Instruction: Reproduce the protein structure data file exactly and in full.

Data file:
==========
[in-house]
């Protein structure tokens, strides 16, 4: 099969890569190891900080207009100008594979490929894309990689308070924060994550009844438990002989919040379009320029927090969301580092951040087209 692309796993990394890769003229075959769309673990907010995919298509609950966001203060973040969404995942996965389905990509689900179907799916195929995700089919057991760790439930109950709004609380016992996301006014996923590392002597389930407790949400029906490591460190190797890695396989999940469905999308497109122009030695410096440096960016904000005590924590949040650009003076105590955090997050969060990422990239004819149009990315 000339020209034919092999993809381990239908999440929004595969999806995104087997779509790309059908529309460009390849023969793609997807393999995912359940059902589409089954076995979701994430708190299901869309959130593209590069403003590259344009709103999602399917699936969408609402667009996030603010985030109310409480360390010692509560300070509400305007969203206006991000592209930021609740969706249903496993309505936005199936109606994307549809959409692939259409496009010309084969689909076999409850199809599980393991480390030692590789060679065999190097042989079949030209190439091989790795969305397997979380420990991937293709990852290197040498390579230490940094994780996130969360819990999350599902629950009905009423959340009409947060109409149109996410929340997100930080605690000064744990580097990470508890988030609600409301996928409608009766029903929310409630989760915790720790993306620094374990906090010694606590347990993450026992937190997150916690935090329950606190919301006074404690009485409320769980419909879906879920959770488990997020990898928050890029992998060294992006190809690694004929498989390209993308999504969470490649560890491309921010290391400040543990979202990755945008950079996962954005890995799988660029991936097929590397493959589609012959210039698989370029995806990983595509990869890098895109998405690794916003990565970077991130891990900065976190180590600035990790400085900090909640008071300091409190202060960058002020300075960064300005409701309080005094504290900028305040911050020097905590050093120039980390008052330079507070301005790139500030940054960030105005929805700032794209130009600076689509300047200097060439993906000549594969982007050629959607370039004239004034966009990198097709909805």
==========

[in-house]
């Protein structure tokens, strides 16, 4: 099969890569190891900080207009100008594979490929894309990689308070924060994550009844438990002989919040379009320029927090969301580092951040087209 692309796993990394890769003229075959769309673990907010995919298509609950966001203060973040969404995942996965389905990509689900179907799916195929995700089919057991760790439930109950709004609380016992996301006014996923590392002597389930407790949400029906490591460190190797890695396989999940469905999308497109122009030695410096440096960016904000005590924590949040650009003076105590955090997050969060990422990239004819149009990315 000339020209034919092999993809381990239908999440929004595969999806995104087997779509790309059908529309460009390849023969793609997807393999995912359940059902589409089954076995979701994430708190299901869309959130593209590069403003590259344009709103999602399917699936969408609402667009996030603010985030109310409480360390010692509560300070509400305007969203206006991000592209930021609740969706249903496993309505936005199936109606994307549809959409692939259409496009010309084969689909076999409850199809599980393991480390030692590789060679065999190097042989079949030209190439091989790795969305397997979380420990991937293709990852290197040498390579230490940094994780996130969360819990999350599902629950009905009423959340009409947060109409149109996410929340997100930080605690000064744990580097990470508890988030609600409301996928409608009766029903929310409630989760915790720790993306620094374990906090010694606590347990993450026992937190997150916690935090329950606190919301006074404690009485409320769980419909879906879920959770488990997020990898928050890029992998060294992006190809690694004929498989390209993308999504969470490649560890491309921010290391400040543990979202990755945008950079996962954005890995799988660029991936097929590397493959589609012959210039698989370029995806990983595509990869890098895109998405690794916003990565970077991130891990900065976190180590600035990790400085900090909640008071300091409190202060960058002020300075960064300005409701309080005094504290900028305040911050020097905590050093120039980390008052330079507070301005790139500030940054960030105005929805700032794209130009600076689509300047200097060439993906000549594969982007050629959607370039004239004034966009990198097709909805």